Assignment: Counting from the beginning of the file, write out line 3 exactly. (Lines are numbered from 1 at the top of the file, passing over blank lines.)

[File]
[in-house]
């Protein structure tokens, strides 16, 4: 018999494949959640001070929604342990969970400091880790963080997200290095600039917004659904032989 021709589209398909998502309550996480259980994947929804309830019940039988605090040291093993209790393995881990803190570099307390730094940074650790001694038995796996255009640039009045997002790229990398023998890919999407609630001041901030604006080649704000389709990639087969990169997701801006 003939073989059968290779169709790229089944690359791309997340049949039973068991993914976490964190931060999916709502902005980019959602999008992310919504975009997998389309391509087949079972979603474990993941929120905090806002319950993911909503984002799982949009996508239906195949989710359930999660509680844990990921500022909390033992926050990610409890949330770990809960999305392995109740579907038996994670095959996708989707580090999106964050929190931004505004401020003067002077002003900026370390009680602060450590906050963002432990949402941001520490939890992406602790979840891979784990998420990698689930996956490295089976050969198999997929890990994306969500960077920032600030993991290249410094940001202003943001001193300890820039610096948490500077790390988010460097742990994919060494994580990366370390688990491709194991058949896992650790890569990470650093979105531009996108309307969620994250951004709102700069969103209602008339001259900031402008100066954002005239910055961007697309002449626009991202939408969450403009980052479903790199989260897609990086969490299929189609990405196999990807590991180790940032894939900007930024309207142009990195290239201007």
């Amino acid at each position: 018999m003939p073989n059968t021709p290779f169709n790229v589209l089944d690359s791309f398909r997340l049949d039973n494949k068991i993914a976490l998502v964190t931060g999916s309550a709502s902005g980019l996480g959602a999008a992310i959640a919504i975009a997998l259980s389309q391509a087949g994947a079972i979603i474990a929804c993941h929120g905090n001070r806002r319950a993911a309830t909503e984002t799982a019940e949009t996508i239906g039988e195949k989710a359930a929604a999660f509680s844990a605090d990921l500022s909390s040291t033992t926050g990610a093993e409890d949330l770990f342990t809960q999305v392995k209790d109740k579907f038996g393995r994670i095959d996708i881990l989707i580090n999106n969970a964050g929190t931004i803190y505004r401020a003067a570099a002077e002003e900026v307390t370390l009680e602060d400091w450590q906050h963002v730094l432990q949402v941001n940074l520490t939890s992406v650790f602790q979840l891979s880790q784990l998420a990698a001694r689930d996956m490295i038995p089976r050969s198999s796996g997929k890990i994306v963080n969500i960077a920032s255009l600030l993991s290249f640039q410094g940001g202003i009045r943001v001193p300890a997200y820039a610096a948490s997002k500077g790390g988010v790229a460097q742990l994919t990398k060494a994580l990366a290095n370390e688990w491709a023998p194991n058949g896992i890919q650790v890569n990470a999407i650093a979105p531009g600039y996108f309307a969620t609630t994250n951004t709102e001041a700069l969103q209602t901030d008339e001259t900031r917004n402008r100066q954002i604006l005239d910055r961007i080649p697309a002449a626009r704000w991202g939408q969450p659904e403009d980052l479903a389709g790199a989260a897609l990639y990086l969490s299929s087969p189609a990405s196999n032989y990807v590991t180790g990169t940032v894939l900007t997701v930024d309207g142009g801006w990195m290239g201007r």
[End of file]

């Amino acid at each position: 018999m003939p073989n059968t021709p290779f169709n790229v589209l089944d690359s791309f398909r997340l049949d039973n494949k068991i993914a976490l998502v964190t931060g999916s309550a709502s902005g980019l996480g959602a999008a992310i959640a919504i975009a997998l259980s389309q391509a087949g994947a079972i979603i474990a929804c993941h929120g905090n001070r806002r319950a993911a309830t909503e984002t799982a019940e949009t996508i239906g039988e195949k989710a359930a929604a999660f509680s844990a605090d990921l500022s909390s040291t033992t926050g990610a093993e409890d949330l770990f342990t809960q999305v392995k209790d109740k579907f038996g393995r994670i095959d996708i881990l989707i580090n999106n969970a964050g929190t931004i803190y505004r401020a003067a570099a002077e002003e900026v307390t370390l009680e602060d400091w450590q906050h963002v730094l432990q949402v941001n940074l520490t939890s992406v650790f602790q979840l891979s880790q784990l998420a990698a001694r689930d996956m490295i038995p089976r050969s198999s796996g997929k890990i994306v963080n969500i960077a920032s255009l600030l993991s290249f640039q410094g940001g202003i009045r943001v001193p300890a997200y820039a610096a948490s997002k500077g790390g988010v790229a460097q742990l994919t990398k060494a994580l990366a290095n370390e688990w491709a023998p194991n058949g896992i890919q650790v890569n990470a999407i650093a979105p531009g600039y996108f309307a969620t609630t994250n951004t709102e001041a700069l969103q209602t901030d008339e001259t900031r917004n402008r100066q954002i604006l005239d910055r961007i080649p697309a002449a626009r704000w991202g939408q969450p659904e403009d980052l479903a389709g790199a989260a897609l990639y990086l969490s299929s087969p189609a990405s196999n032989y990807v590991t180790g990169t940032v894939l900007t997701v930024d309207g142009g801006w990195m290239g201007r």